I was tempted to title this review There and Back Again and Back Again Again. So maybe you visited The Warlock of Firetop Mountain in the first Fighting Fantasy book then maybe you went back in Return to Firetop Mountain and now yet again, you find yourself returning once more when you learn about a secret treasure room that nobody else has found. That’s where the story starts. I don’t want to give away too many details but you *might* or *might not* trigger an apocalyptic scourge that could destroy the lands and then spend the rest of the adventure trying to fix things. Okay, you can probably guess that scourge has something to do with a bunch of giants.
Shadow of the Giants is one of the latest titles in the Fighting Fantasy series of gamebooks. Steven Jackson and Ian Livingstone’s Fighting Fantasy series is celebrated for its captivating interactive storytelling and enthralling interactive adventures. If you haven’t played Fighting Fantasy gamebooks before, you will be pleasantly surprised by the interesting characters and locations as well as the streamlined mechanics that helps bridge the gap between choose-a-path types of interactive books and role-playing games (RPGs). If you are a longtime fan like me, you’ll feel right at home in this new title.
As one of the father’s of FF, you shouldn’t be surprised that Livingstone does a good job of weaving imagery and locations from the past books into this new adventure. He and Jackson each penned a new title specifically for the 40th anniversary for the gamebook line. Shadow of the Giants invites readers once again into a realm of fantasy and danger. This new installment promises treacherous quests, formidable enemies, fateful choices, and the quirky characters I have come to expect. I eagerly delved into Shadow of the Giants and found myself feeling much as I did decades ago when I first started reading them as a teenager. The text itself is well written in Livingstone’s style. I am pleased that Scholastic (the current publisher) chose to go with art by Mike McCarthy which harkens back to the original series. It’s engaging and really does add to the flavor of the whole experience. The clean line art fits in great with the original Fighting Fantasy titles unlike some of Scholastic’s other new titles; which left more than a bit to be desired.
From the first page, readers are transported back to Allansia, a fantastical realm brimming with vibrant landscapes, mythical creatures, interesting characters, and ancient lore. Firetop Mountain is the springboard for the adventure and you spend very little time there before being whisked off into the countryside visiting or re-visiting Anvil, Hamelin, the Moonstone Hills, and other locations that may be familiar from other books in the series. One of the things I always enjoyed about Fighting Fantasy was the way they built up a shared world with some common settings or themes or sometimes just Easter Eggs dropped into the various titles. You certainly don’t have to know anything about those other places to enjoy the book; but, if you do, it’s like getting a fun wink from the author.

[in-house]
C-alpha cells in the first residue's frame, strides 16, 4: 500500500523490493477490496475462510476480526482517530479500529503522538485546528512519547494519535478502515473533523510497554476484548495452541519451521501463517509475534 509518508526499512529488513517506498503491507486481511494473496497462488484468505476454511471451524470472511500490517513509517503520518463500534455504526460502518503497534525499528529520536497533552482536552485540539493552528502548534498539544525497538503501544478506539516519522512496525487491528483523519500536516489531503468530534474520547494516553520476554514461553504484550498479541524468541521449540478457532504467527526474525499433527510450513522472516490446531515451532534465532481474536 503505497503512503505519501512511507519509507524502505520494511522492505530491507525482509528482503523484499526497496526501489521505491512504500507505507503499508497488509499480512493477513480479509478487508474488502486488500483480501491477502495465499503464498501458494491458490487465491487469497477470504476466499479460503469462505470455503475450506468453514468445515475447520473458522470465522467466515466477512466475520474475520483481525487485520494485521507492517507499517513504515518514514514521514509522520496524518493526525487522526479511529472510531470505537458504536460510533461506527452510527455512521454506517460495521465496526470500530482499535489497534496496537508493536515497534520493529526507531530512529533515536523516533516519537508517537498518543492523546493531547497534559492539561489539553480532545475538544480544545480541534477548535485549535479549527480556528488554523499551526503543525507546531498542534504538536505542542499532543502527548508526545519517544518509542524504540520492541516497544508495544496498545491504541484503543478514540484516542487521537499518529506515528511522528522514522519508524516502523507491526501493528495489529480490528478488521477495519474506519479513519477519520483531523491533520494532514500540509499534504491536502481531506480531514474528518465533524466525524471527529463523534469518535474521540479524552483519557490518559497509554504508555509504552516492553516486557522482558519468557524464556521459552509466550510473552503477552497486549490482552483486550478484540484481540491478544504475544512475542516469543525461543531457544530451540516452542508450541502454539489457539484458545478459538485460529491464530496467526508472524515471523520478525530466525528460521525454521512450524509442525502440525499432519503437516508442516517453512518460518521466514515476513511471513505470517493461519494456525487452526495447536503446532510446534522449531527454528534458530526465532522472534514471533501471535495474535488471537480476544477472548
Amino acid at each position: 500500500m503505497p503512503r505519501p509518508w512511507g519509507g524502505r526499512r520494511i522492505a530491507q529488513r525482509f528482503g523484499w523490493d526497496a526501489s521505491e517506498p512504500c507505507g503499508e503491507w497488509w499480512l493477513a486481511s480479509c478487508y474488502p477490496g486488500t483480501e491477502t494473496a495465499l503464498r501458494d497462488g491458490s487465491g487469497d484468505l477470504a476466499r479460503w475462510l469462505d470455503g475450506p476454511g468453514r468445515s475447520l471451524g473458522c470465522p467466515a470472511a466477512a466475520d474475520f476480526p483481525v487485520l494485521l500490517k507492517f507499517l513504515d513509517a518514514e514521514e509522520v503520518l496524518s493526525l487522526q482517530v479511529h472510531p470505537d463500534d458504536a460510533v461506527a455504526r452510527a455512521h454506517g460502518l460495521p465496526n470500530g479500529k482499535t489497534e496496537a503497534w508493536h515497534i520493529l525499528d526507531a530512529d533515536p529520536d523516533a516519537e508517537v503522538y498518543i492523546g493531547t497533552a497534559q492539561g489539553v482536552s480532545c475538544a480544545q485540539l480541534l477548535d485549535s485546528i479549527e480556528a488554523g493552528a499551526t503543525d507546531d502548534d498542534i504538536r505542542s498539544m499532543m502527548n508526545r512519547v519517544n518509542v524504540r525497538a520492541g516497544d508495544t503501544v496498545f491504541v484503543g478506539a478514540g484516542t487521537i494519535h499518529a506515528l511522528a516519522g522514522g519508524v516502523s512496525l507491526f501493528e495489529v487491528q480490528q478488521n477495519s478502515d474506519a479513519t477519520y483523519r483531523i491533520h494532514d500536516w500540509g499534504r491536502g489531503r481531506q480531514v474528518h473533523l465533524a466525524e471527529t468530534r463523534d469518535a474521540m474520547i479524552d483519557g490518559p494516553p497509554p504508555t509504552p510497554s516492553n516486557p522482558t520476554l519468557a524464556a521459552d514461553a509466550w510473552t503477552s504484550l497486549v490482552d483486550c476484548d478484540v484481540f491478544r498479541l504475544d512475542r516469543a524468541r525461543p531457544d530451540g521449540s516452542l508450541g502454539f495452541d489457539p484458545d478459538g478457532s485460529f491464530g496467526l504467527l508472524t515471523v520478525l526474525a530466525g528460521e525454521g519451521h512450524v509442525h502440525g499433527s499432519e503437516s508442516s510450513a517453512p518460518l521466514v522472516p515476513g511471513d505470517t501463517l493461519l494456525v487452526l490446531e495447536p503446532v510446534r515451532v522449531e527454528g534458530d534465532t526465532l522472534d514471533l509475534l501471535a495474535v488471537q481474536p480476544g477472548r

Like other gamebooks, players assume the role of the story’s hero. Shadow of the Giants uses the same basic mechanics as all the other Fighting Fantasy titles. Characters are represented by Skill, Luck, and Stamina scores. When you run into an encounter and need to fight or test your luck, you roll two six-sided dice and add the appropriate score. If it’s higher than the target number your character is successful. There are a number of difficult encounters. Some are in situations where they are not really lethal but there are clearly places where avoiding combat is the right choice. I encountered at least one point of no return where once you go there, no matter what choices you make afterward will still end in an untimely demise for your character regardless of their scores or other choices. It has a typical 400 passages with enough choices though that you can easily replay the title a few times by making different choices.
Shadow of the Giants does a good job of carrying on the legacy of Fighting Fantasy. It offers an immersive, thrilling adventure that will captivate the imagination of longtime fans and newcomers alike. As a longtime fan of Fighting Fantasy, I wholeheartedly recommend this book to all those seeking a remarkable interactive fantasy experience. Whether you are a fan of gamebooks or fantasy fiction, or just need a little adventure to hold you over between RPG sessions, I think you’ll enjoy Shadow of the Giants. Some of Scholastic’s new titles in the line haven’t been up to the standard for the line. I hope we get enough support for better titles like this one to encourage them to move forward in this direction.
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